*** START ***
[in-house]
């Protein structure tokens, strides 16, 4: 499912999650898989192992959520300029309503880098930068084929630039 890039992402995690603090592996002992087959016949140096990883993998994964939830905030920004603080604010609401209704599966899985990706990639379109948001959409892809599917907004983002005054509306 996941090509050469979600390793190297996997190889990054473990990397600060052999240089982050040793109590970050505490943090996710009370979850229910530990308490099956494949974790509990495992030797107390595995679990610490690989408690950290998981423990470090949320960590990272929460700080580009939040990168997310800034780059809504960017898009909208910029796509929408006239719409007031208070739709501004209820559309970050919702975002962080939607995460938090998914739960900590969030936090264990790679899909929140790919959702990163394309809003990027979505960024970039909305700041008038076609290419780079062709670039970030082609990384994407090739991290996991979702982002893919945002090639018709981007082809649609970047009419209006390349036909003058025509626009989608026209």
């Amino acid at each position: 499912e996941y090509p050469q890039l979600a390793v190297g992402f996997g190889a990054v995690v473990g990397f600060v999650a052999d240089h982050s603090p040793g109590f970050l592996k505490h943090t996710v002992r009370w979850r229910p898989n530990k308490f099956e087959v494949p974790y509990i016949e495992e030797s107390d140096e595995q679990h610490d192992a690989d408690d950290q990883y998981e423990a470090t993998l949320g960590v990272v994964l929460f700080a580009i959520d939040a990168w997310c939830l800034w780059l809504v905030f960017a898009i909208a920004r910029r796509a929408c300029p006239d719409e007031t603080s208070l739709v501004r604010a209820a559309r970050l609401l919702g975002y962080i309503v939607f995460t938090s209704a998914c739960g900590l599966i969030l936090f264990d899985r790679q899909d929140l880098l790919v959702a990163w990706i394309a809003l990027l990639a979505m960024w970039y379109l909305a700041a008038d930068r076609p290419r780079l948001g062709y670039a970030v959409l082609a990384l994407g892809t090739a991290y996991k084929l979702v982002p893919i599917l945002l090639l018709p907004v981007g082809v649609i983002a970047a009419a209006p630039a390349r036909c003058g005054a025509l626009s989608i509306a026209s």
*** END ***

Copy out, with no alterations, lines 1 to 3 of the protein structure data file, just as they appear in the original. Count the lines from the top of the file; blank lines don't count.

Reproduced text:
[in-house]
């Protein structure tokens, strides 16, 4: 499912999650898989192992959520300029309503880098930068084929630039 890039992402995690603090592996002992087959016949140096990883993998994964939830905030920004603080604010609401209704599966899985990706990639379109948001959409892809599917907004983002005054509306 996941090509050469979600390793190297996997190889990054473990990397600060052999240089982050040793109590970050505490943090996710009370979850229910530990308490099956494949974790509990495992030797107390595995679990610490690989408690950290998981423990470090949320960590990272929460700080580009939040990168997310800034780059809504960017898009909208910029796509929408006239719409007031208070739709501004209820559309970050919702975002962080939607995460938090998914739960900590969030936090264990790679899909929140790919959702990163394309809003990027979505960024970039909305700041008038076609290419780079062709670039970030082609990384994407090739991290996991979702982002893919945002090639018709981007082809649609970047009419209006390349036909003058025509626009989608026209």
């Amino acid at each position: 499912e996941y090509p050469q890039l979600a390793v190297g992402f996997g190889a990054v995690v473990g990397f600060v999650a052999d240089h982050s603090p040793g109590f970050l592996k505490h943090t996710v002992r009370w979850r229910p898989n530990k308490f099956e087959v494949p974790y509990i016949e495992e030797s107390d140096e595995q679990h610490d192992a690989d408690d950290q990883y998981e423990a470090t993998l949320g960590v990272v994964l929460f700080a580009i959520d939040a990168w997310c939830l800034w780059l809504v905030f960017a898009i909208a920004r910029r796509a929408c300029p006239d719409e007031t603080s208070l739709v501004r604010a209820a559309r970050l609401l919702g975002y962080i309503v939607f995460t938090s209704a998914c739960g900590l599966i969030l936090f264990d899985r790679q899909d929140l880098l790919v959702a990163w990706i394309a809003l990027l990639a979505m960024w970039y379109l909305a700041a008038d930068r076609p290419r780079l948001g062709y670039a970030v959409l082609a990384l994407g892809t090739a991290y996991k084929l979702v982002p893919i599917l945002l090639l018709p907004v981007g082809v649609i983002a970047a009419a209006p630039a390349r036909c003058g005054a025509l626009s989608i509306a026209s």